Now, do you see what would happen if we enter a world of "fast lanes" and "slow lanes" on the Internet? Some argue that it's not a big deal for a big company to pay for a "fast lane," but the precedent would open the floodgates for many new types of discrimination online. And it will make the remaining Internet capacity on the network worse for those who cannot pay the fee.
Under the proposed FCC rules, Internet service providers would have to carry all traffic at some minimum service level (we'll call that economy class). So to sell seats in the fast lane (first class), it must be sufficiently attractive to content companies so that they would actually be willing to pay more. This means faster speeds and better quality of service, but it also requires making sure that the regular lanes don't improve at a pace that would threaten the premium business.
In other words, there is a risk that ISPs, in an effort to either make the fast lane more appealing, will be encouraged to unnecessarily limit capacity for everyone except those in the fast lane. Or they might squeeze additional customers into the regular lane to make more room for premium customers – effectively degrading regular service during peak congestion times. And, the more attractive the fast lane becomes, the more an ISP can charge for carriage in that lane.
There's an important distinction in this analogy as well. For airlines, degrading service requires physically shrinking the size of seats. On the Internet, since bandwidth consumption is growing steadily, an ISP simply could choose not to improve the capacity of the network and the quality of your Internet experience would still gradually decline.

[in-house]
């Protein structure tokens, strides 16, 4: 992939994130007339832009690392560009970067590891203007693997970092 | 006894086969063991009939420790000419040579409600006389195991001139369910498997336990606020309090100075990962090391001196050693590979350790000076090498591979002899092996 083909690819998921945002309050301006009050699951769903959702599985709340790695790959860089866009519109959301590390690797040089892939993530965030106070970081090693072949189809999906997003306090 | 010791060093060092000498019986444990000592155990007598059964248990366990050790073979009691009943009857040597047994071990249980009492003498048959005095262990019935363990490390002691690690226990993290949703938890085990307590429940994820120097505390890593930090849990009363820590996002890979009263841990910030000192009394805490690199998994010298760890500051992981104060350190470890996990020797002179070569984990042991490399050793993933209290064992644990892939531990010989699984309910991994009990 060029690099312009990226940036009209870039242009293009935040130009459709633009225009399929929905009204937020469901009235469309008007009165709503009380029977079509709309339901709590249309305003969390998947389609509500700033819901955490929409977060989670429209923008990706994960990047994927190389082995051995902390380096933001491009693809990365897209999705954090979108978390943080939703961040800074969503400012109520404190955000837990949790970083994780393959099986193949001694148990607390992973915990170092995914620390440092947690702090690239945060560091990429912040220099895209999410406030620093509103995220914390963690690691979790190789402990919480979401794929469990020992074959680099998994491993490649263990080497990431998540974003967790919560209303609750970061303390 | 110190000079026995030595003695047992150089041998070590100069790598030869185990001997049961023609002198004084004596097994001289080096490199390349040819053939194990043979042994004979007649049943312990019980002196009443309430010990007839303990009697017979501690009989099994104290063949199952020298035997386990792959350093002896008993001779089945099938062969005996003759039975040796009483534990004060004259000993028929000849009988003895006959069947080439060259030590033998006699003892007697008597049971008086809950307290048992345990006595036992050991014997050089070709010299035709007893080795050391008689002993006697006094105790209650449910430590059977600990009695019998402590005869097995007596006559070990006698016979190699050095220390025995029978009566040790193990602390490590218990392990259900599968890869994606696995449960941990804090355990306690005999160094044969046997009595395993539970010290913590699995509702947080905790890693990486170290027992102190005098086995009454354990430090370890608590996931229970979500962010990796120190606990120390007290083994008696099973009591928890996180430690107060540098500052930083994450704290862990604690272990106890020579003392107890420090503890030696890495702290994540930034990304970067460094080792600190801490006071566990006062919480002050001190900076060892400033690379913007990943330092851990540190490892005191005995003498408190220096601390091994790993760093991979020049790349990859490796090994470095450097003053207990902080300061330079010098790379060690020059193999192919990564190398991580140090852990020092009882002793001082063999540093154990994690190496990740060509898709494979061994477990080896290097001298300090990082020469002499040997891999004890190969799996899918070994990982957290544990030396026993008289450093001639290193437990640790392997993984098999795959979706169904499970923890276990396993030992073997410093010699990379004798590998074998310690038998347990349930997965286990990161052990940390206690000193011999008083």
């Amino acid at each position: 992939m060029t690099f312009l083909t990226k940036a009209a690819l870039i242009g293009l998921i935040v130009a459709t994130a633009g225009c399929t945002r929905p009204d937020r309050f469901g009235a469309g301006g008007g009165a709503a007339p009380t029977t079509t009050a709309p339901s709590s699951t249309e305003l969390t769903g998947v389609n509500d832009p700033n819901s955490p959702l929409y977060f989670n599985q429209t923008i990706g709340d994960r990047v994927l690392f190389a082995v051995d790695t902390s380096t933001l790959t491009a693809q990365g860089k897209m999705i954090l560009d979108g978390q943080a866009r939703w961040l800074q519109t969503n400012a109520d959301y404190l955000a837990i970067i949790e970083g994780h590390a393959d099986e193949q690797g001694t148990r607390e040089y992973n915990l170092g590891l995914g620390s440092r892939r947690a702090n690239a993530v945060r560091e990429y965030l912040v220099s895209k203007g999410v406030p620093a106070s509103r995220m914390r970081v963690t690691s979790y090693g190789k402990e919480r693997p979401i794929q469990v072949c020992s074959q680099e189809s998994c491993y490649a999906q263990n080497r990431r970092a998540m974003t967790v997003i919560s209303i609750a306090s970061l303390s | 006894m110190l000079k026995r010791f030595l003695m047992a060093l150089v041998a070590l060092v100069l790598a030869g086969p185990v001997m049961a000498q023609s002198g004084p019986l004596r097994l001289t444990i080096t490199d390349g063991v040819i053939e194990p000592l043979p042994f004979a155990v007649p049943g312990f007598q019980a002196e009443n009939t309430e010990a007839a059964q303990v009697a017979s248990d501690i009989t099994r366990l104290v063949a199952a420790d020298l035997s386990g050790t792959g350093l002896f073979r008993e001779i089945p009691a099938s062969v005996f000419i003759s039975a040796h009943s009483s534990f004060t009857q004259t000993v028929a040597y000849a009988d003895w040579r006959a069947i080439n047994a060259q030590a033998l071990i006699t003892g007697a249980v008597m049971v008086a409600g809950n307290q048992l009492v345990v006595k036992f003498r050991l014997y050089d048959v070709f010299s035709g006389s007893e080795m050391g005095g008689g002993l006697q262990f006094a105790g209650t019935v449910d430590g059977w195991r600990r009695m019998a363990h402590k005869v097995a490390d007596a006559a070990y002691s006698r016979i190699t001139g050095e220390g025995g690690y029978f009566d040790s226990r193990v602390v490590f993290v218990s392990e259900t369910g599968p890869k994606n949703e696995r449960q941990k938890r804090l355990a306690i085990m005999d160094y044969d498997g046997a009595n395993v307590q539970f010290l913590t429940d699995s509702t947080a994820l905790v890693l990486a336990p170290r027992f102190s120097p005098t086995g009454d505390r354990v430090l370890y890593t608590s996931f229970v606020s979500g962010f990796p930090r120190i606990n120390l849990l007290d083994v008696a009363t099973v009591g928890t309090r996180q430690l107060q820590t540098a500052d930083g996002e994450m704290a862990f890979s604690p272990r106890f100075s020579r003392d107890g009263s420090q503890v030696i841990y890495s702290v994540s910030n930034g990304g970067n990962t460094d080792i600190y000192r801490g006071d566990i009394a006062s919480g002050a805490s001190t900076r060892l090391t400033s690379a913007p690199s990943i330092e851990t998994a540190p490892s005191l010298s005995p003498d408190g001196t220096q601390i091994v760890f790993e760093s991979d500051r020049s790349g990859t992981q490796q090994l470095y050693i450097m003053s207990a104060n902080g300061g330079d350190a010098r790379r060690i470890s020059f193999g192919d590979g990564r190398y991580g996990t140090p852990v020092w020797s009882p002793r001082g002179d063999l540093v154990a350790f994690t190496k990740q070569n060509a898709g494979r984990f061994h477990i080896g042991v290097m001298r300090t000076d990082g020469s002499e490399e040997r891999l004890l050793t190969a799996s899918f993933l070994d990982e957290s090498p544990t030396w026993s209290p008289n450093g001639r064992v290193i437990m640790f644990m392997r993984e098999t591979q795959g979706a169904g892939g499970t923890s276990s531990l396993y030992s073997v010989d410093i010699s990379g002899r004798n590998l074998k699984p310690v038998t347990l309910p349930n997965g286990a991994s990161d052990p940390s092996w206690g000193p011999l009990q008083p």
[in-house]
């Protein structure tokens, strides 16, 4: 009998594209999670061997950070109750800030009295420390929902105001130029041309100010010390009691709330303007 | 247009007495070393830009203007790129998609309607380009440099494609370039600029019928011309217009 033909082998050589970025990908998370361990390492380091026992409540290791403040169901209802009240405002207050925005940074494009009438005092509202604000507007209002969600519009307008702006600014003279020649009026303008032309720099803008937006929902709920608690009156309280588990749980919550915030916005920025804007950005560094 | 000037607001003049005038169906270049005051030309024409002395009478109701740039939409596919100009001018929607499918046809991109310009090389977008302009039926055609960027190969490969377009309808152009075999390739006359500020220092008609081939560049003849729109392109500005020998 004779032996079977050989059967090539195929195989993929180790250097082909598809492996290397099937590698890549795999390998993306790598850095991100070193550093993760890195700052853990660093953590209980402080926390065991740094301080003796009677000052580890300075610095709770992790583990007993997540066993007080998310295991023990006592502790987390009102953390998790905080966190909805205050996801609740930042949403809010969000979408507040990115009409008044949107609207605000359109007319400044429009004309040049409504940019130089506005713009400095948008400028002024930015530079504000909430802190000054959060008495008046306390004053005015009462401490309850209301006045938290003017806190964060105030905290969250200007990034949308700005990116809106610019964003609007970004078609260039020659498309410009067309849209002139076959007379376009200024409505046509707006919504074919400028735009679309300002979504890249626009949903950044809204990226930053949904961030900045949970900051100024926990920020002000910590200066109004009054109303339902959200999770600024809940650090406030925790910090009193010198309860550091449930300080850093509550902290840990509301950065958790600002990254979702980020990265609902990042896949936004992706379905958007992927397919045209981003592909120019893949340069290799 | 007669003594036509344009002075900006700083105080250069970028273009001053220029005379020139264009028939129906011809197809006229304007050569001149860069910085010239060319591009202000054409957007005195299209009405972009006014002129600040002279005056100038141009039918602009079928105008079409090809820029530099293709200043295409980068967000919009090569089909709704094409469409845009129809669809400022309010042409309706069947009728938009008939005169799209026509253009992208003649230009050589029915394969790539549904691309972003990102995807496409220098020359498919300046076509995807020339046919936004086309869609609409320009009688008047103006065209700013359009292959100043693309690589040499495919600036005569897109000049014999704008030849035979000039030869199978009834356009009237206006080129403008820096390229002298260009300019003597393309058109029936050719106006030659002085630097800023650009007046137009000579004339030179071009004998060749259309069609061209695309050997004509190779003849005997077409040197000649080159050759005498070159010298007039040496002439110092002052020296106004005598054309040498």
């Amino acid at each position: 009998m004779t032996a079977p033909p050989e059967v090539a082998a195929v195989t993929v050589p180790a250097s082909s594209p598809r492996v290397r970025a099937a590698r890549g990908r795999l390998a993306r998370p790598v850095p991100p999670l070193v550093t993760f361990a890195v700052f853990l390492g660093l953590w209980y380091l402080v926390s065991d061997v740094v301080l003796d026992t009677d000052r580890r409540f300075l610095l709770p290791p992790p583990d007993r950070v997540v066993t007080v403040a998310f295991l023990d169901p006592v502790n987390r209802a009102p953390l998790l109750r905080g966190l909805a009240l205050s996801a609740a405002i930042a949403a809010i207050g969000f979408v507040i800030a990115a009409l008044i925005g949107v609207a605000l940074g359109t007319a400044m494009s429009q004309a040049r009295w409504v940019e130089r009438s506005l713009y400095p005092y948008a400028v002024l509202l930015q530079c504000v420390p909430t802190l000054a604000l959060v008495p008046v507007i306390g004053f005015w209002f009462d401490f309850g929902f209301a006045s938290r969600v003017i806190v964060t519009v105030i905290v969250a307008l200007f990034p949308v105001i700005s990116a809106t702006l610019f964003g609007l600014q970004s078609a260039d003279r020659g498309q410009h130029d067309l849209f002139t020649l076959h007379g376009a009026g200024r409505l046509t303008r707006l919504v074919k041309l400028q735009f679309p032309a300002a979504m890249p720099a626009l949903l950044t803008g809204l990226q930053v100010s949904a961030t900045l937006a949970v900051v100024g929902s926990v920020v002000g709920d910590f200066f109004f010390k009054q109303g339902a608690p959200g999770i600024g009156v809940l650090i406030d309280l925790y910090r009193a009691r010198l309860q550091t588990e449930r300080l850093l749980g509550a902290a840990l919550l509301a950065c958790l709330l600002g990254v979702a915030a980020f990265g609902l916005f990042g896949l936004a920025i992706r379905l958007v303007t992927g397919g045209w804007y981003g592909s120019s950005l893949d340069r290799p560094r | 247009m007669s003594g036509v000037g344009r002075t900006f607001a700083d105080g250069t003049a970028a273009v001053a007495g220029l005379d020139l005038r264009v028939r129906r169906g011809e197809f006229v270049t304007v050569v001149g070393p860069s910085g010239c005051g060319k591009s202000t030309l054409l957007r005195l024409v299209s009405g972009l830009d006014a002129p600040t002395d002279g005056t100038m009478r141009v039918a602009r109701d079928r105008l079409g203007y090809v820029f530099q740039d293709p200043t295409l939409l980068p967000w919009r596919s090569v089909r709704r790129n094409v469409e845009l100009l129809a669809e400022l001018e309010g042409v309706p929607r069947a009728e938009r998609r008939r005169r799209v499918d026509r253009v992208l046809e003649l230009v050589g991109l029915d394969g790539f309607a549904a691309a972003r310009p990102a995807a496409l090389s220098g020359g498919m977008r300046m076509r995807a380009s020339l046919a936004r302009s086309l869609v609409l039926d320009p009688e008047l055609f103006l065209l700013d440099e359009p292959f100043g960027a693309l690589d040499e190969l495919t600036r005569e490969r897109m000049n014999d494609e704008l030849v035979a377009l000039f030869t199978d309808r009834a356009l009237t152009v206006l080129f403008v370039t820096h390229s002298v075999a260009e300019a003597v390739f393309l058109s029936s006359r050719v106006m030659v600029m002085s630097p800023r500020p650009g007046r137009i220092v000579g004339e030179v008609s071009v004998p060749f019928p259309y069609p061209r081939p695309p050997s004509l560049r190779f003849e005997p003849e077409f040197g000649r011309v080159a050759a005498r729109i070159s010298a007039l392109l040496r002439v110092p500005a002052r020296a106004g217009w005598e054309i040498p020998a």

Which brings us back to the Commission's proposed rules that were released for public comment earlier this month.
The new rules are based on a presumption that business arrangements for prioritization of certain types of content would be valid, though, as we've noted, there are mixed messages coming from the FCC about whether fast lanes would actually be permitted. Unfortunately, the legal theory on which the agency is relying to implement these rules necessitates discrimination, which is why the rules must permit some degree of individualized negotiation and bargaining.
Changing the rules themselves would require a different source of authority – what advocates refer to as authority under "Title II" of the Telecommunications Act. Some also argue that either way, the rules adequately protect against slow lanes because of the "minimum level of service" requirement – a term of art that will be defined precisely during the comment period on the proposed rules. Leaving aside the challenge of actually determining what a minimum level of service might look like, if the framework is based on a presumption in favor of paid prioritization, it's difficult to envision how it can actually protect against an Internet full of bandwidth haves and have-nots.
Whether we're on track for fast lanes and slow lanes or merely fast lanes and adequate lanes, Internet users should be concerned about what's in the proposal and should question whether they want a divided Internet. This kind of Internet is not the type envisioned by advocates of network neutrality, which is based on the fundamental principle of nondiscrimination and has been integral to creating the space for innovation, public debate, and free expression online that Americans enjoy today.
Sarah Morris is the Senior Policy Counsel at New America's Open Technology Institute. Danielle Kehl is a Policy Analyst at the Open Technology Institute.